Ben Slater, Lyndon James cash in as Durham deck fails to rebel

Nottinghamshire 371 for 3 (Slater 164*, James 105*) lead Durham 230 by 141 runs

Lyndon James is the Nottinghamshire batter who barely gains a mention. No longer. His maiden first-class century might have been compiled on a lifeless surface at the Riverside, but it was a worthy landmark nevertheless and the likelihood is that he will make many more in more exacting circumstances. Stylish and understated, he ground Durham into the dirt and once again underlined that he is an allrounder of considerable promise.

James was not Notts’ only century-maker. Ben Slater, 164 not out at the close, returned his first Championship century for a year. He already has his highest Notts score and his career-best is seven runs away. Both progressed in untroubled fashion throughout a sunny second day that might have been termed soporific had it not been for the sharpening effects of a chill nor’easterly which kept spectators upright in their seats and then persuaded them to cut out early in the final session. Slater was heavily off-side dominant, carving and driving. James’ serenity means that many of his well-timed boundaries, the best off the back foot, just crept over the rope as if not to waste excess energy.

The more celebrated trio of Haseeb Hameed, Ben Duckett and Joe Clarke all missed out. Matthew Potts was responsible for that, his energetic, attacking pre-lunch spell almost signifying that Durham needed to strike early. Hameed was lbw on the back foot, a vision of watchfulness but missing it nevertheless; Duckett’s half-century was inventive and a little impatient and when he dragged onto his stumps it was a disappointing end; Clarke, with a couple of overs to survive before lunch, pushed at a wide one.

But Durham’s pre-lunch bowling resolve died as overs built up and the inevitability of batting dominance took hold. Slater and James have so far added 216 in 50 overs for the fourth wicket. Slater’s luckiest moment came on 99 when he cut the offspinner George Drissell into the pads of the wicketkeeper, Ned Eckersley, and ran for the ricochet. James also flirted with a play-and-miss at Potts on the same score. The new ball did nothing.

Drissell, a concussion substitute for Liam Trevaskis, could not exert the same pressure that his fellow spinner Liam Patterson-White applied on the first day, but he was unfortunate not to have Duckett caught at mid-off on 19 when Scott Borthwick, running backwards, failed to lock on to a steepler. Since his first senior wickets at the Cheltenham Festival four years ago, where academia encourages optimism, rewards have not come easily.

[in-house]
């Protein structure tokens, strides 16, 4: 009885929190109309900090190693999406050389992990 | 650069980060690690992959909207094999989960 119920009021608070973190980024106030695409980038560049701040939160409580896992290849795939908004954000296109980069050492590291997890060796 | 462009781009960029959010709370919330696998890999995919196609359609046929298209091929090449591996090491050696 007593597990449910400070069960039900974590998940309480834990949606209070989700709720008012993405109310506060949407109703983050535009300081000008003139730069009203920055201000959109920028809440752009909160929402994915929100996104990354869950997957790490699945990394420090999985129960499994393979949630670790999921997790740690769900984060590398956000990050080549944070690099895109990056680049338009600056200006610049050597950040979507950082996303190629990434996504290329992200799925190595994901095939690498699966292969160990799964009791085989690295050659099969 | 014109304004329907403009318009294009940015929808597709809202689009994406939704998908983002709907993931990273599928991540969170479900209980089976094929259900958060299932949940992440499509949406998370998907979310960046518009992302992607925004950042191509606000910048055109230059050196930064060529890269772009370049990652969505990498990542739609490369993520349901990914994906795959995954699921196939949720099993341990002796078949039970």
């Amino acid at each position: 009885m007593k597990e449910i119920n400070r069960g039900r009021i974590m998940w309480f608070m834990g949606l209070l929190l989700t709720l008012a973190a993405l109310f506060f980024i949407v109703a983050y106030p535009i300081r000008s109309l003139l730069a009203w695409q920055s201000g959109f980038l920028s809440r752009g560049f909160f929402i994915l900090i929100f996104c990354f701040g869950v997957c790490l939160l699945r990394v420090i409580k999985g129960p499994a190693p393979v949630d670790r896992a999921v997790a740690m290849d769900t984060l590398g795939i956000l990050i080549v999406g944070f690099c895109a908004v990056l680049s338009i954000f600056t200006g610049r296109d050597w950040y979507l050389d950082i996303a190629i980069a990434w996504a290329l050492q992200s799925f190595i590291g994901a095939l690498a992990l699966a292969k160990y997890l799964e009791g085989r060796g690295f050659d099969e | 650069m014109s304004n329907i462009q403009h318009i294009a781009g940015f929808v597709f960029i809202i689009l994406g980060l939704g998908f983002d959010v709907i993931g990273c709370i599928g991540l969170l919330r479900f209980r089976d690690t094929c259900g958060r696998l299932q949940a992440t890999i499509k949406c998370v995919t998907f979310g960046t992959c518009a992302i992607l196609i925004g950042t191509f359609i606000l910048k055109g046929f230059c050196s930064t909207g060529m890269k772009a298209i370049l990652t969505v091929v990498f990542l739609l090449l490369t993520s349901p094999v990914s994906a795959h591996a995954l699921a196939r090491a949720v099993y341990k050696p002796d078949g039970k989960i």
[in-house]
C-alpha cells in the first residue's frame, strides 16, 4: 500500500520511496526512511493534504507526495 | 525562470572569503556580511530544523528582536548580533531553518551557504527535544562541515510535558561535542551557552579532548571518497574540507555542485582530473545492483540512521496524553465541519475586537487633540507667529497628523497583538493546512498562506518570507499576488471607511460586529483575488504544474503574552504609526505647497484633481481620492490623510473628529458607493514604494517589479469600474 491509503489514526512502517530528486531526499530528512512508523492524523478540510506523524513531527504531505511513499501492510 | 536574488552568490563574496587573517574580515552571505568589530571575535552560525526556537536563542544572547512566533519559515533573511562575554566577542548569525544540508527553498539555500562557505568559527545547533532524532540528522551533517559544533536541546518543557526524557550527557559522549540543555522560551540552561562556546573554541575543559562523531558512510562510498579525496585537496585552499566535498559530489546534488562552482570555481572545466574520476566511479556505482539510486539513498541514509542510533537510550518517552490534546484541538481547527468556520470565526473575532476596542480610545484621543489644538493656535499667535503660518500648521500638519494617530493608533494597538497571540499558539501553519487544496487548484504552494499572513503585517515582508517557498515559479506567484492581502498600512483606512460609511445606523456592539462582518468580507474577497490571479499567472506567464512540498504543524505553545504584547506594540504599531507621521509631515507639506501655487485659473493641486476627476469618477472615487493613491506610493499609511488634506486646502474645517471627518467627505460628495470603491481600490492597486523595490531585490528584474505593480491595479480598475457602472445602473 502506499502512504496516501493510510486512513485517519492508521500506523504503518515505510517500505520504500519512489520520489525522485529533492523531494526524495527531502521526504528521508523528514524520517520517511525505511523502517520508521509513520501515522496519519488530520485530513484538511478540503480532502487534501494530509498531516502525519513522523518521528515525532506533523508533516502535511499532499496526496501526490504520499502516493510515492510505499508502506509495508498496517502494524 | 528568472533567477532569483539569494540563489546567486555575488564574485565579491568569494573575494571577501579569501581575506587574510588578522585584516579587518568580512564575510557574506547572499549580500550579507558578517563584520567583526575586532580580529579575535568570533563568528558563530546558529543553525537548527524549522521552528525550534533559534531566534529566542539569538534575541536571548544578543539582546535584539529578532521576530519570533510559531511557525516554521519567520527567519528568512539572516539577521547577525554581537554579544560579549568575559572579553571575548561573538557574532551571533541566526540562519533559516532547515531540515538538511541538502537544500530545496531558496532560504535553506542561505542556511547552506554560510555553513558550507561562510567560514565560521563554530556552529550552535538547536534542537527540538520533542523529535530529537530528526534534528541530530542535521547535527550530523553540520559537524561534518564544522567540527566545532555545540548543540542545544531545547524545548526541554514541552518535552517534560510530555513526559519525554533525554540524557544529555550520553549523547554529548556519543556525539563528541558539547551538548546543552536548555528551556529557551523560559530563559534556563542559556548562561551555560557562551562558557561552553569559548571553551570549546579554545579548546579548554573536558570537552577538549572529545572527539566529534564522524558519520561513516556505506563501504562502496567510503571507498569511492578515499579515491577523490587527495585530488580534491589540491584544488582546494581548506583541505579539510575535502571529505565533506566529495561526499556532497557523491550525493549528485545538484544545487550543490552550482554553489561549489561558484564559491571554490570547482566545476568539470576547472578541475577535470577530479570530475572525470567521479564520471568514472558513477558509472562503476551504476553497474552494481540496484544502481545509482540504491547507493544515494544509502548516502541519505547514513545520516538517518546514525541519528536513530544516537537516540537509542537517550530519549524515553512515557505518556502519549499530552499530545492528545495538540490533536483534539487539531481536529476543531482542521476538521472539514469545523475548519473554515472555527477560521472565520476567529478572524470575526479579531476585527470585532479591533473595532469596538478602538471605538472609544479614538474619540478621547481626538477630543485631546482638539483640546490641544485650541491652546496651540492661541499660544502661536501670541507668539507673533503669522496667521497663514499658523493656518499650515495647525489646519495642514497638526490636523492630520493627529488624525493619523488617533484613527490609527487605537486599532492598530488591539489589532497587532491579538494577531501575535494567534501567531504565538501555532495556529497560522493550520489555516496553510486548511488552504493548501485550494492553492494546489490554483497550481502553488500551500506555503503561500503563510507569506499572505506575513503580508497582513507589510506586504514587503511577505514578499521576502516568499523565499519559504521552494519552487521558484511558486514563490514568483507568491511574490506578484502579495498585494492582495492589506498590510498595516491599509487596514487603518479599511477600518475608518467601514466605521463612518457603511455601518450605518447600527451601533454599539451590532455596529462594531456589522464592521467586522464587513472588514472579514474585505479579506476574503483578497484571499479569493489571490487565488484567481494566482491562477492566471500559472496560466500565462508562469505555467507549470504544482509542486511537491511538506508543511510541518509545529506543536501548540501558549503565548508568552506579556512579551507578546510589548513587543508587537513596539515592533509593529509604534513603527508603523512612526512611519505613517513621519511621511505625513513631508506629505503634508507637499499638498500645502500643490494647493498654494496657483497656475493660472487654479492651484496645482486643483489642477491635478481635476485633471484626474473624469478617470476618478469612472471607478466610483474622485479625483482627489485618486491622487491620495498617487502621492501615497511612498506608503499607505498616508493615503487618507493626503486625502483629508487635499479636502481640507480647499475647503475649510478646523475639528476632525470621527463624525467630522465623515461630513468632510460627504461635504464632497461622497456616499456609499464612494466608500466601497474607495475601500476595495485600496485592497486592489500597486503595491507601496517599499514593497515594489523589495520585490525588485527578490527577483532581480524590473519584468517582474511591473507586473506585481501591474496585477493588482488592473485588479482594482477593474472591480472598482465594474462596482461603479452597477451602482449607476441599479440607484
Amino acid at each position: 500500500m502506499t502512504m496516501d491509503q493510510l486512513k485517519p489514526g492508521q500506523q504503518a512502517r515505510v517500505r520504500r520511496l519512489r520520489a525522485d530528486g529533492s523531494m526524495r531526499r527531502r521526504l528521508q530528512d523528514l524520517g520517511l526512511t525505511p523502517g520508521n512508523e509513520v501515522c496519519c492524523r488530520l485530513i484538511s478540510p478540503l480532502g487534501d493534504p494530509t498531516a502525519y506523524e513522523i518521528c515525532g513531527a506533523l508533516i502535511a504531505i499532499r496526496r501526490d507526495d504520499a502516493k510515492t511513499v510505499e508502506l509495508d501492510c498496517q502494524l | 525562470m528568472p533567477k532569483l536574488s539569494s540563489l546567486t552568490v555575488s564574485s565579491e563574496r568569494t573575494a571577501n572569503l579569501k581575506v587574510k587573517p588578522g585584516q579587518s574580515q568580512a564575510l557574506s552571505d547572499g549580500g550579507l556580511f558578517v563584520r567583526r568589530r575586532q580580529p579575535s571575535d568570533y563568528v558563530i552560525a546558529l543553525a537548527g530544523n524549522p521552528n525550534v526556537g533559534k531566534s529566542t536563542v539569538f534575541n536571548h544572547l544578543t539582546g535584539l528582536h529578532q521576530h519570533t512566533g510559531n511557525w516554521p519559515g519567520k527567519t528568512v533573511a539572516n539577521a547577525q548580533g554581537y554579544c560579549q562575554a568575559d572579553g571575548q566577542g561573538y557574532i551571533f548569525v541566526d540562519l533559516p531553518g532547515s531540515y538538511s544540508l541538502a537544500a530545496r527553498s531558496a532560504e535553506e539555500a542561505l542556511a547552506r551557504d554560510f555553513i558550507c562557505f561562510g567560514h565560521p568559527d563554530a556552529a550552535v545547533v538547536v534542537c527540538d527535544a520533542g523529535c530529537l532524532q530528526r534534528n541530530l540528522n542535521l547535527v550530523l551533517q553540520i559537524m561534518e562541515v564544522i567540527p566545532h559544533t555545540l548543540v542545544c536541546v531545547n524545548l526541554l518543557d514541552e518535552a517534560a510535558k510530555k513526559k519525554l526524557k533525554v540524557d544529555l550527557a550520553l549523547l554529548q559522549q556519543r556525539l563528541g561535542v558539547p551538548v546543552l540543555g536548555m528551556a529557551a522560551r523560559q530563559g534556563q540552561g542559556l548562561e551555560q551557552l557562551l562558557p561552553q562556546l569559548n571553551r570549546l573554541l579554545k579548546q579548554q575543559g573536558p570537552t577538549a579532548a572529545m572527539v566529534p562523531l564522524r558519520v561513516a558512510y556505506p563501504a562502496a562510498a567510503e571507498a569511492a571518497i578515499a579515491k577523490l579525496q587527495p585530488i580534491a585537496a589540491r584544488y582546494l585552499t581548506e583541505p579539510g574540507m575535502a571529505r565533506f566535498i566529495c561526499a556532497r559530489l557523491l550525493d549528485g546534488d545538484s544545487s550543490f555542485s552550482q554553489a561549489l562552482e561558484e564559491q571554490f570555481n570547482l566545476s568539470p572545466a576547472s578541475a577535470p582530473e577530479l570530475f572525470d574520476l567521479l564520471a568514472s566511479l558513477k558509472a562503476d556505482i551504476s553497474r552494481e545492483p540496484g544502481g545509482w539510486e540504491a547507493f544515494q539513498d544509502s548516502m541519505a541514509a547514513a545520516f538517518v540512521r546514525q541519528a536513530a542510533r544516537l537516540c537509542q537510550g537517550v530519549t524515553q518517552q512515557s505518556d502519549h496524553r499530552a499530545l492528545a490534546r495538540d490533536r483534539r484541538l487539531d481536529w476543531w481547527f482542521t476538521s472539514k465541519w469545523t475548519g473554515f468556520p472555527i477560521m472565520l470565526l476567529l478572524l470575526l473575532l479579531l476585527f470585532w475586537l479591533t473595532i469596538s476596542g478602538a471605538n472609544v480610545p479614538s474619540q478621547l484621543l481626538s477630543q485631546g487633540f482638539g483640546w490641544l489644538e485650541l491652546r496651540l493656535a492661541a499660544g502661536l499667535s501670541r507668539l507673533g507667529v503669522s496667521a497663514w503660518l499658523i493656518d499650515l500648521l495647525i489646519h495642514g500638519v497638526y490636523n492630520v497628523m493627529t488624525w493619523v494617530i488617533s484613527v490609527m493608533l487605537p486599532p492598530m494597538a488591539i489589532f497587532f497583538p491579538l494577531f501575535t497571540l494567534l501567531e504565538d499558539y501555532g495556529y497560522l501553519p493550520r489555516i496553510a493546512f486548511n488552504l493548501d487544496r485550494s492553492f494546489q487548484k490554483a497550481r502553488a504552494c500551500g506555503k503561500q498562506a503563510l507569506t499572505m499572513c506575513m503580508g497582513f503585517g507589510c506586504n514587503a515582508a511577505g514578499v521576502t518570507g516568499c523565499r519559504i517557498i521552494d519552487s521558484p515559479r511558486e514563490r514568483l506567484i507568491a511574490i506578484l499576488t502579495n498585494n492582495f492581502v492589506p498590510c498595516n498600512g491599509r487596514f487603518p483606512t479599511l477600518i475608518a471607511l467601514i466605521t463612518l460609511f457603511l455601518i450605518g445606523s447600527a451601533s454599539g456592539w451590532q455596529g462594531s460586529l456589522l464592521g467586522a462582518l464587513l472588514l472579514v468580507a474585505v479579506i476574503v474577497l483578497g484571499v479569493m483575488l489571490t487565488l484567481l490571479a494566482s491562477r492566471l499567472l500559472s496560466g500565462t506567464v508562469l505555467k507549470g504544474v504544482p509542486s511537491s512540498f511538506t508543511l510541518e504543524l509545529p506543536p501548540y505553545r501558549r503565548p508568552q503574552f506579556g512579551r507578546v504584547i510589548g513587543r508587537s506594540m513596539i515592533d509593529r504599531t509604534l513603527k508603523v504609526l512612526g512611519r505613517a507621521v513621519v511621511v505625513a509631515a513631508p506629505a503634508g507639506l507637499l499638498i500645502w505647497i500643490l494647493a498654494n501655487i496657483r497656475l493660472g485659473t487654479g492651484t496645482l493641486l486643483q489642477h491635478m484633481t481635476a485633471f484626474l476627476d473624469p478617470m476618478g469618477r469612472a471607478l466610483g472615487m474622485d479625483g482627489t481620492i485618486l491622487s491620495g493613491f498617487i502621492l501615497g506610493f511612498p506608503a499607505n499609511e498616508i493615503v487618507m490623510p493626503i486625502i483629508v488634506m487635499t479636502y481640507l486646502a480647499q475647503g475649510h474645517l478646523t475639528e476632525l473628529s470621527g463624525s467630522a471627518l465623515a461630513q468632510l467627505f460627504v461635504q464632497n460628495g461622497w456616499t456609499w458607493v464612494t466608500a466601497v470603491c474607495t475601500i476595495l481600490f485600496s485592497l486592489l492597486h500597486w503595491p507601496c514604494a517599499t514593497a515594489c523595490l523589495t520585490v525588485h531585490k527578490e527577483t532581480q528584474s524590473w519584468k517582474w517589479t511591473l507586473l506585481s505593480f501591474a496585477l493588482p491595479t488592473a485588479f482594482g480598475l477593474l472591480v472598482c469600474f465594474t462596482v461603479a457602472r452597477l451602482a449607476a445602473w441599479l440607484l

Oh, Chester-le-Street, what has become of you? You used to be such a lark, always fun to be with, flouting authority as you swung and seamed to your heart’s content. The rebel of the north we used to call you, with a nod of recognition to the Angel of the North which dominates the skyline a few miles up the A1 in Gateshead. Now look at you: impeccably well behaved, smartly groomed, the sort of square you would introduce to the ECB without a second’s thought. No wild days now, just predictability and convention. If this is the future, not everybody will be sticking around for the ride.

Some people apparently think that the Angel of the North was built in celebration of Alan Shearer’s goalscoring exploits for Newcastle United. There’s nowt as queer as folk. In actual fact, the architect, Anthony Gormley, came up with three explanations which was probably two too many, but was a good attempt to persuade the nay-sayers to recognise its brilliance. It variously represented coal miners of the north-east who worked in the dark for two hundred years, it was a bold grasp of the future, expressing our transition from the industrial to the information age, and lastly it was a focus for our hopes and fears.

As far as the Riverside, the fallen rebel of the north, is concerned, “the focus for our hopes and fears” is the most apt because the four-day game in England is at an uncertain stage. Overly seek to satisfy ECB demands for hard and true surfaces, so theoretically producing batters with unbreakable concentration, 90mph quicks and mystery spinners, and what you often get, in April anyway (midsummer is a totally different story), are slow surfaces that become deader as the match wears on, an unbalanced contest proceeding along predictable lines and bored spectators. And on chilly days like this, it needs to be said, many people are bored. Cold weather, in particular, needs cut and thrust. For those who watch, the fun has gone.

Luke Fletcher, Notts’ indefatigable seamer, put it more jovially on BBC radio: “I used to like Chester-le-Street. I’m not sure now.”

Potts, as he must be, was defiant. He looks the likeliest to make things happen on such surfaces whereas Chris Rushworth, so often Durham’s saviour, could be feeling his age. “It was a long day in the dirt and toil for the boys,” Potts said. “If this is a sign of the way things are going to go, I think we might see a few more draws. We’ve just got to get better and adapt as a bowling unit, which is something we’re having a lot of discussions on to get wickets on these types of pitches.”

Notts, with a lead of 141, can anticipate taking that to 300 soon after lunch on the third day, but even with their excellent pace attack, it would be unwise to delay their declaration any longer. This is not a one-off. Leicestershire batted out the final day at 183 for 2 last week, against what remains a highly serviceable Durham seam attack, just two pitches down on a square that was relaid 18 months ago. The moisture content on this surface apparently started out even lower than last week. But Notts shouldn’t be in Division Two anyway and are rightly favourites to win it so if any side can force a victory they can.

David Hopps writes on county cricket for ESPNcricinfo @davidkhopps

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